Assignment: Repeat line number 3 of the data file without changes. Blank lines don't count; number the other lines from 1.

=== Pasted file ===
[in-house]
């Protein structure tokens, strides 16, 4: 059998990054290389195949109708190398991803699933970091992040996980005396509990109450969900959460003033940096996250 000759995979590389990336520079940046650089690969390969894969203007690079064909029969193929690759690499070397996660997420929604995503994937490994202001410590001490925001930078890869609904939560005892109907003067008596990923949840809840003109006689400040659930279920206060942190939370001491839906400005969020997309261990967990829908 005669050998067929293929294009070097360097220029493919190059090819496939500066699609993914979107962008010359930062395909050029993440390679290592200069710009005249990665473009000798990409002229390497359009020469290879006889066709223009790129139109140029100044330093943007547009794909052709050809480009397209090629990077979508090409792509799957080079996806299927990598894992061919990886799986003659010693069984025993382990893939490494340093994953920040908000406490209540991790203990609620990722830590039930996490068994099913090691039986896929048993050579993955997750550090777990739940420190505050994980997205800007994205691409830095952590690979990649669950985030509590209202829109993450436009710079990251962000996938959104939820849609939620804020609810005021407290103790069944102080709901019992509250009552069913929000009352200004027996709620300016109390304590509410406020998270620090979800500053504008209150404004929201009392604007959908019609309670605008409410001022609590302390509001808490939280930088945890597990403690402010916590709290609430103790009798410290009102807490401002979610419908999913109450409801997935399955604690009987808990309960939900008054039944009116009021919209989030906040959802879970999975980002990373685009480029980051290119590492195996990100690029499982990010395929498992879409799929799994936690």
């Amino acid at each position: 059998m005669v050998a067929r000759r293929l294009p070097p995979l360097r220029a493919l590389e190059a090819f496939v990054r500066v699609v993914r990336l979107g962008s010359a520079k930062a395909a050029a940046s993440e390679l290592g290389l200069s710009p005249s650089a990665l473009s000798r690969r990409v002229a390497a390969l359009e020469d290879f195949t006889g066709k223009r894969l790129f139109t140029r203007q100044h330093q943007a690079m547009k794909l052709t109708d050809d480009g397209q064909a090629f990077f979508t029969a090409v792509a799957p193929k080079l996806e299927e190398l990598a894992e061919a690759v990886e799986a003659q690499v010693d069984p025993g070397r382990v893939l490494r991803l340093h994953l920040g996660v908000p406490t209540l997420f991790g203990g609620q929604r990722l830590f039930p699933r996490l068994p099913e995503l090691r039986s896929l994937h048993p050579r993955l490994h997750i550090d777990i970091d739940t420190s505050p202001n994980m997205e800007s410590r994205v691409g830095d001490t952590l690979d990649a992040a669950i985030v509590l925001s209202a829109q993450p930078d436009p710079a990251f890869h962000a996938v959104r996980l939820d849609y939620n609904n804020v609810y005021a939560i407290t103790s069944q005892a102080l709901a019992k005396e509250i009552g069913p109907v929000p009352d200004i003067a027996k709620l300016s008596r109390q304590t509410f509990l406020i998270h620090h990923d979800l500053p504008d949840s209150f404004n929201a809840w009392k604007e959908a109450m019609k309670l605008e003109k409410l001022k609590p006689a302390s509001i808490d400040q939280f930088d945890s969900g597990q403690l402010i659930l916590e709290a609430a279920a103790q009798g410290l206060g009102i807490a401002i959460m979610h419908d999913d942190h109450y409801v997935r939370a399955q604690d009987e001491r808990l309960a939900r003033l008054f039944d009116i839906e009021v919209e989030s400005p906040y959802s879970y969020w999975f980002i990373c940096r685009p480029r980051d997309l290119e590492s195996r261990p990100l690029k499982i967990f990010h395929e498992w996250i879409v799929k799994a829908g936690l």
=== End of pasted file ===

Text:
């Amino acid at each position: 059998m005669v050998a067929r000759r293929l294009p070097p995979l360097r220029a493919l590389e190059a090819f496939v990054r500066v699609v993914r990336l979107g962008s010359a520079k930062a395909a050029a940046s993440e390679l290592g290389l200069s710009p005249s650089a990665l473009s000798r690969r990409v002229a390497a390969l359009e020469d290879f195949t006889g066709k223009r894969l790129f139109t140029r203007q100044h330093q943007a690079m547009k794909l052709t109708d050809d480009g397209q064909a090629f990077f979508t029969a090409v792509a799957p193929k080079l996806e299927e190398l990598a894992e061919a690759v990886e799986a003659q690499v010693d069984p025993g070397r382990v893939l490494r991803l340093h994953l920040g996660v908000p406490t209540l997420f991790g203990g609620q929604r990722l830590f039930p699933r996490l068994p099913e995503l090691r039986s896929l994937h048993p050579r993955l490994h997750i550090d777990i970091d739940t420190s505050p202001n994980m997205e800007s410590r994205v691409g830095d001490t952590l690979d990649a992040a669950i985030v509590l925001s209202a829109q993450p930078d436009p710079a990251f890869h962000a996938v959104r996980l939820d849609y939620n609904n804020v609810y005021a939560i407290t103790s069944q005892a102080l709901a019992k005396e509250i009552g069913p109907v929000p009352d200004i003067a027996k709620l300016s008596r109390q304590t509410f509990l406020i998270h620090h990923d979800l500053p504008d949840s209150f404004n929201a809840w009392k604007e959908a109450m019609k309670l605008e003109k409410l001022k609590p006689a302390s509001i808490d400040q939280f930088d945890s969900g597990q403690l402010i659930l916590e709290a609430a279920a103790q009798g410290l206060g009102i807490a401002i959460m979610h419908d999913d942190h109450y409801v997935r939370a399955q604690d009987e001491r808990l309960a939900r003033l008054f039944d009116i839906e009021v919209e989030s400005p906040y959802s879970y969020w999975f980002i990373c940096r685009p480029r980051d997309l290119e590492s195996r261990p990100l690029k499982i967990f990010h395929e498992w996250i879409v799929k799994a829908g936690l």